Why we did it A travelogue from the Republican road to Hell

Tim Miller, 1981-

Book - 2022

"An account of a former Republican political activist's horror as the party he loves becomes the party of Trump"--

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2nd Floor 324.2734/Miller Checked In
2nd Floor 324.2734/Miller Checked In
2nd Floor 324.2734/Miller Checked In
2nd Floor 324.2734/Miller Checked In
2nd Floor 324.2734/Miller Checked In
New York, NY : Harper, an imprint of HarperCollins Publishers [2022]
First edition
Item Description
Includes index.
Physical Description
xxii, 259 pages ; 24 cm
Main Author
Tim Miller, 1981- (author)
  • Introduction
  • The comforting lie
  • Compartmentalizer-in-chief
  • The game
  • Gay traitor degrading the discourse
  • Centering the comment section
  • Red meat for the crocodiles
  • The breakup
  • Inertia
  • The enablers
  • The little mix
  • The nerd-revenging team player
  • The strivers
  • The cartel-crashing, team-laying, tribalist trolls
  • The junior messiah and the OG demagogue
  • The demonizer and the never Trumper
  • The big lie.
Review by Publisher's Weekly Review

"America never would have gotten into this mess if it weren't for me and my friends," writes former Republican operative Miller in this anguished yet entertaining exposé of the party's enthrallment to Donald Trump. Reflecting on his early experiences as a PR consultant and spokesman for John McCain's 2007 Republican primary campaign, Miller admits that in an era when success "was so often removed from political beliefs," he "ma allowances" for Republican opposition to gay marriage, despite being a closeted gay man himself at the time. (He's proud, however, of his role in calling attention to the story that Mitt Romney more than once drove 12 hours with the family dog strapped to the roof of the car.) Comparing the "brainteasers I was playing with my closeted self" to the mental gymnastics of mainstream Republicans who hopped on the Trump bandwagon, Miller also documents the "informal working relationship" he developed with Breitbart cofounder Steve Bannon, despite their "deeply conflicting values and big-picture objectives," and examines the forces--including House Speaker Paul Ryan's departure--that pushed congresswoman Elise Stefanik to "take the red pill and open her mind to the great MAGA future." Witty prose, colorful anecdotes, and copious insider details make this a worthwhile dissection of how Republican "Never Trumpers" got pushed aside. (June)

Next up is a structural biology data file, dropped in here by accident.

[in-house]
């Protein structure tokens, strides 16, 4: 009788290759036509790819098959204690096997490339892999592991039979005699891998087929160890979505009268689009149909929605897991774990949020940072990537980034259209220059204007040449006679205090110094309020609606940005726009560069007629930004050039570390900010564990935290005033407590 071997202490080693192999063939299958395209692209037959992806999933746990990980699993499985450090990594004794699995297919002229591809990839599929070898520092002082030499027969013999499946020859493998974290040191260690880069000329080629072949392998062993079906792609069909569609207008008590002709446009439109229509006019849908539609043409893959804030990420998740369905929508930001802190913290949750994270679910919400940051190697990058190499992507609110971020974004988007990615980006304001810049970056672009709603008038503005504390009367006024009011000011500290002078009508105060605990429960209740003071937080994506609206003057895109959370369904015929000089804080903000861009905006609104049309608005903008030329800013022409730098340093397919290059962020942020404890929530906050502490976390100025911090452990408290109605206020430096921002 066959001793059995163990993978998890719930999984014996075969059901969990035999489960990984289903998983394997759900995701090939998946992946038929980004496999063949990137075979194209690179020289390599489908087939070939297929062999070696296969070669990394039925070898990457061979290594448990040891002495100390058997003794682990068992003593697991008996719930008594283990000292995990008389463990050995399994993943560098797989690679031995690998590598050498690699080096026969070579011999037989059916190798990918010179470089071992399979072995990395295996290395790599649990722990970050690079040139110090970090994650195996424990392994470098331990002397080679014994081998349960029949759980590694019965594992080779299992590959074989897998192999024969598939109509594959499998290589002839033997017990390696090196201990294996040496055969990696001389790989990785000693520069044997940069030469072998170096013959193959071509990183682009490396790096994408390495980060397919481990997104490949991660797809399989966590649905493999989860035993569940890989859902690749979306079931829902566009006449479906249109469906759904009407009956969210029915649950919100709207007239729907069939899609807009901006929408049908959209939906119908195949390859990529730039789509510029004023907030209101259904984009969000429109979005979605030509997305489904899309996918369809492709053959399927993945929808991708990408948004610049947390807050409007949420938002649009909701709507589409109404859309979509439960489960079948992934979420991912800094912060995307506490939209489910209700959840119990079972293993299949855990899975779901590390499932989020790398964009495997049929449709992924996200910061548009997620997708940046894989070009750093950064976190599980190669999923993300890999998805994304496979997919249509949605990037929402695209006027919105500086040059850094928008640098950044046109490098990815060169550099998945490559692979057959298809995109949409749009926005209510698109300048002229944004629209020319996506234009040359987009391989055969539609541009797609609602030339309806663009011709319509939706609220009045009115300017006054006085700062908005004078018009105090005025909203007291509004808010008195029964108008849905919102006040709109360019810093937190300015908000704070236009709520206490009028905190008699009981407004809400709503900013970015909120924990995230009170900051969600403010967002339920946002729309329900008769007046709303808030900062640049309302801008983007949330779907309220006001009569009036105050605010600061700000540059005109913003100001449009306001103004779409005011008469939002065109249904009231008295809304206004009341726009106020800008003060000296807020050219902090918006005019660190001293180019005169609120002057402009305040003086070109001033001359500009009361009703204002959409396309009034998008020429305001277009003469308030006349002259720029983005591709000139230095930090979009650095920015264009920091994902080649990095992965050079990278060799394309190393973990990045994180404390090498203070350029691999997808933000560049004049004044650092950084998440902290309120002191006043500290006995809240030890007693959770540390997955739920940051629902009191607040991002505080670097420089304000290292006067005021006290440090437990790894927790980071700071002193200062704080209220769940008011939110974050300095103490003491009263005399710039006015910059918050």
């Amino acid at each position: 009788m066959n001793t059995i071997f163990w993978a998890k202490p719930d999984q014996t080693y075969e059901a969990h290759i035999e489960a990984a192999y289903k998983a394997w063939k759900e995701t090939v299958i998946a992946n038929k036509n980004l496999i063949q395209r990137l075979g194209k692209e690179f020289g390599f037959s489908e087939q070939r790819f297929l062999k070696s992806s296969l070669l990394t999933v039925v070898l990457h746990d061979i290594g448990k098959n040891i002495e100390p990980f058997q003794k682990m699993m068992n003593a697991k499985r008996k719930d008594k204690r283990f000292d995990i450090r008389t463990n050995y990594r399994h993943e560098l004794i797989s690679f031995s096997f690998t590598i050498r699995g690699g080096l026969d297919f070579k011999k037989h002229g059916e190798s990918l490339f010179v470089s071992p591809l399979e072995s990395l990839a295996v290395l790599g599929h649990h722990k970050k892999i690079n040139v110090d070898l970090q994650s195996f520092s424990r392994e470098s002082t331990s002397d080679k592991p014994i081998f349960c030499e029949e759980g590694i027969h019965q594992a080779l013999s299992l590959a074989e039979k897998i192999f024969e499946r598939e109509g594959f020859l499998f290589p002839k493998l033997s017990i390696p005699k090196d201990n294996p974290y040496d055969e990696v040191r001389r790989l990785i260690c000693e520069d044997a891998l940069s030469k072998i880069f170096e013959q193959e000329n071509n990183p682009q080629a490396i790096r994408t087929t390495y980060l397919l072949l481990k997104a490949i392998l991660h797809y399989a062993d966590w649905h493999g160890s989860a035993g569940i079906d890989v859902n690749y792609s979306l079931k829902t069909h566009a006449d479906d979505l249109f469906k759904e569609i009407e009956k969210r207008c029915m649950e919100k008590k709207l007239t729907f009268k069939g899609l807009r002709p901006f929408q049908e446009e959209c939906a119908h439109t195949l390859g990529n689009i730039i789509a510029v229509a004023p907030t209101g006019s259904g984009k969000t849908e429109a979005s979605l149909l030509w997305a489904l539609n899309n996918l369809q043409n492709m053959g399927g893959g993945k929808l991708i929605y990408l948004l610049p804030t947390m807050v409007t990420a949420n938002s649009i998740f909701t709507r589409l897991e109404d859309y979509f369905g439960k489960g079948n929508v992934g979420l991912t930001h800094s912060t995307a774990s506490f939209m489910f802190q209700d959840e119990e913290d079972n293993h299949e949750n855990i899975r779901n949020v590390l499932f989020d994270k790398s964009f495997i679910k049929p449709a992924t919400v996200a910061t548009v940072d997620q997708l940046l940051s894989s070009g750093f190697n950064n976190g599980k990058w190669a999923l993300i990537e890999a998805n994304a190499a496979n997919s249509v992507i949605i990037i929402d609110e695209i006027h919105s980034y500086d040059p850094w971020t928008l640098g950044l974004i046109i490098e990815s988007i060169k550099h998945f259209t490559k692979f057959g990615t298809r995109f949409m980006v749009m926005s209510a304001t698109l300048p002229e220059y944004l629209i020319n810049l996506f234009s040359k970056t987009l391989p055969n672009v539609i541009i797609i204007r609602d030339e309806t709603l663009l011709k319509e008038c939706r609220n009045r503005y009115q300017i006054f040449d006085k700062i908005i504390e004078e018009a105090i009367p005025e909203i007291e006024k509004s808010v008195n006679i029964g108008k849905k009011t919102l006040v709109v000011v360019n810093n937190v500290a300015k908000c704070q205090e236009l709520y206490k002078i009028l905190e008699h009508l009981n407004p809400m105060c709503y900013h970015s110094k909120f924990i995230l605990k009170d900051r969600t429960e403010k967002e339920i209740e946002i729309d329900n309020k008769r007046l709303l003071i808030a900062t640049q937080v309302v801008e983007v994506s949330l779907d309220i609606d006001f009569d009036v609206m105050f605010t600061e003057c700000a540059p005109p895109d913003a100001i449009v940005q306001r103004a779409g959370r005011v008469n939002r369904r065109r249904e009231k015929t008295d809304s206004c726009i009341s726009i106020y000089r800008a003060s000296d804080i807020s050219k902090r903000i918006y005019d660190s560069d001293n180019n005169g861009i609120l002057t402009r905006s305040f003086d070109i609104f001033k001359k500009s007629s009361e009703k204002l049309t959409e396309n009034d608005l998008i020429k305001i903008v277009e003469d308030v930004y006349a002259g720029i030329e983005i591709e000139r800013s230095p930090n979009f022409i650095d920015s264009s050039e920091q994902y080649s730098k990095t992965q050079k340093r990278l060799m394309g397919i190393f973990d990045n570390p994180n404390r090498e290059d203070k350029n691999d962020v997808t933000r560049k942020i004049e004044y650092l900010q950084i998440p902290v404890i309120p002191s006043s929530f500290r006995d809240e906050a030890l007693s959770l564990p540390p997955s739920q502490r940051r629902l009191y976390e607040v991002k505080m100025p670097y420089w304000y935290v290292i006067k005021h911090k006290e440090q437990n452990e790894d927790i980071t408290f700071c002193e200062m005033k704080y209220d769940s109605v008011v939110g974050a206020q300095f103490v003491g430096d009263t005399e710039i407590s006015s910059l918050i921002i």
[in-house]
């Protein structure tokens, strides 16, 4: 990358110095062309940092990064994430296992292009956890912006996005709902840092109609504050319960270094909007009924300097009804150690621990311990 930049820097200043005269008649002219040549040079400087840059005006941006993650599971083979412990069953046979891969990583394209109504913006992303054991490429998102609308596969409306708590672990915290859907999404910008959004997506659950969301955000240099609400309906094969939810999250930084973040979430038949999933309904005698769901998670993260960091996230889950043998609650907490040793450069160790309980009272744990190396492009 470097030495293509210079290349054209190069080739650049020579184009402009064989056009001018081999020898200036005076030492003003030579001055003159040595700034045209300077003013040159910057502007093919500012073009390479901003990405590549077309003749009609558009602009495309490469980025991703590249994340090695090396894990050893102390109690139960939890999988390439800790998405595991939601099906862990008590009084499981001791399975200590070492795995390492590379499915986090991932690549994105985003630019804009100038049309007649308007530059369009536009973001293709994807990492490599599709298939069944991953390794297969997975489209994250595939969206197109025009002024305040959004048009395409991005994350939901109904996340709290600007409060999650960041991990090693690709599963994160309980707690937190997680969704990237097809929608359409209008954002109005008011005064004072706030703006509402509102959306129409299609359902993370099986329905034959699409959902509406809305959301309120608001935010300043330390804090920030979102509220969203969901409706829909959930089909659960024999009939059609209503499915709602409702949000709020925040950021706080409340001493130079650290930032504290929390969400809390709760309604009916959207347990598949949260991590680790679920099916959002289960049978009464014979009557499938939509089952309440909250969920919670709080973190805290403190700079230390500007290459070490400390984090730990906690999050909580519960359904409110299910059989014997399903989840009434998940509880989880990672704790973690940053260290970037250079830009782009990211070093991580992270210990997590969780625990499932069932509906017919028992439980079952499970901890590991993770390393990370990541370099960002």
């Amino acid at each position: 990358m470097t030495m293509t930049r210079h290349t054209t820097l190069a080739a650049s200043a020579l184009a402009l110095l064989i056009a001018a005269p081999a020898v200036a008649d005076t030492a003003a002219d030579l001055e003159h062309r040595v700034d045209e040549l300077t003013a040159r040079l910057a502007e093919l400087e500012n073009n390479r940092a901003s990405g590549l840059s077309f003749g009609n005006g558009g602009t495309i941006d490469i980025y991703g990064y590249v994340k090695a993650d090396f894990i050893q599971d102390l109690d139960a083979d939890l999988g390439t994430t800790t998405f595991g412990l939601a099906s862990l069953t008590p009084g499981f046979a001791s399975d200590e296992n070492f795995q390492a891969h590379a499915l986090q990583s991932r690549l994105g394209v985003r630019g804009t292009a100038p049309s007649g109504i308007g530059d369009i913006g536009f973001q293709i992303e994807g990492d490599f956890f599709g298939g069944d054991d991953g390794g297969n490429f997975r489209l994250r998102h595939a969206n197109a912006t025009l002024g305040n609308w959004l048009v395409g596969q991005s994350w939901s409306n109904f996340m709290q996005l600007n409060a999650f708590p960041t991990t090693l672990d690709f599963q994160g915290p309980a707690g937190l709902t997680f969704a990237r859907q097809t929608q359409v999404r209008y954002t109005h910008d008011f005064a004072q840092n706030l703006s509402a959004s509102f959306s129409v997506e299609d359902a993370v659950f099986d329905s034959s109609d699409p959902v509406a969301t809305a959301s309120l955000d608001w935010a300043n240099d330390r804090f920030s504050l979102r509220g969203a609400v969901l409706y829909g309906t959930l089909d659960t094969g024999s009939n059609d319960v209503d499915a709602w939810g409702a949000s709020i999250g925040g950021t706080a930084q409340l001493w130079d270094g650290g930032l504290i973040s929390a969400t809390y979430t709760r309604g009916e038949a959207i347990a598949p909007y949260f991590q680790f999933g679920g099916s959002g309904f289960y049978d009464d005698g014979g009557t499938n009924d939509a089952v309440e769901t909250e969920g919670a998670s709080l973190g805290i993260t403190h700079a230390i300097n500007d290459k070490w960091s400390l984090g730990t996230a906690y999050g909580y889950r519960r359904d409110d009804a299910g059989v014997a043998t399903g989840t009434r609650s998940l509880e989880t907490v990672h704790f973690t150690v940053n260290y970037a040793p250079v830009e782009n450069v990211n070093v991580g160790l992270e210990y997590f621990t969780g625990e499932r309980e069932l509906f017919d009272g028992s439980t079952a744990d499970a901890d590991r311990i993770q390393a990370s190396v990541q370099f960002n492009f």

(c) Copyright PWxyz, LLC. All rights reserved Review by Library Journal Review

Former Republican political operative Miller, now an MSNBC contributor and Bulwark writer, offers an insider's account of the extremism that has come to define the Republican Party. He places the blame squarely on former friends and colleagues (many interviewed here), whom, he argues, knew exactly what they were doing--inciting a mob for their own gain.

(c) Copyright Library Journals LLC, a wholly owned subsidiary of Media Source, Inc. No redistribution permitted. Review by Kirkus Book Review

A former GOP operative explores possible reasons why so many of his peers fell for Trumpism. "Why in the fuck did the vast, vast, vast majority of seemingly normal, decent people whom I worked with go along with the most abnormal, indecent of men? And why hadn't I seen it coming?" So wonders Miller, a communications whiz who locates the demise of the reasonable Republican Party of old in several key events of the last two decades. One was John McCain's acceding to cynicism in adding Sarah Palin to the ticket--but more, when he pandered to the tea party mob with demands to end immigration from Mexico with his "complete the danged fence" rhetoric, "a nakedly halfhearted version of the Build. The. Wall. chant that was to come." Numerous other stomach-churning turning points figure in the triumph of Trumpism, aided and abetted by an array of actors: the "LOL Nothing Matters Republicans" who "had decided that if someone like Trump could win, then everything that everyone does in politics is meaningless"; the "Tribalist Trolls" who demanded that nationalist ideas take center stage; and the "Inert Team Players" who couldn't imagine doing anything apart from being loyal Republicans, so much so that "the idea of being anything besides that is inconceivable." There were also countless self-serving, self-dealing players who attached themselves to Trump in the hope of taking a share of the big grift. While delivering a carefully argued account of how things went awry, Miller is unsparing in his descriptions of latter-day GOP figures such as Elise Stefanik, who "made a conscious choice to go all-in with her own personal Voldemort because she came to recognize that her popularity, fundraising, and ability to rise within the party would benefit"; and Corey Lewandowski, "a shriveled skin-flute-looking man with no appreciable skills outside of recognizing the popularity of unrestrained Trumpism." At once sobering and entertaining, a eulogy for a GOP run amok. Copyright (c) Kirkus Reviews, used with permission.

Copyright (c) Kirkus Reviews, used with permission.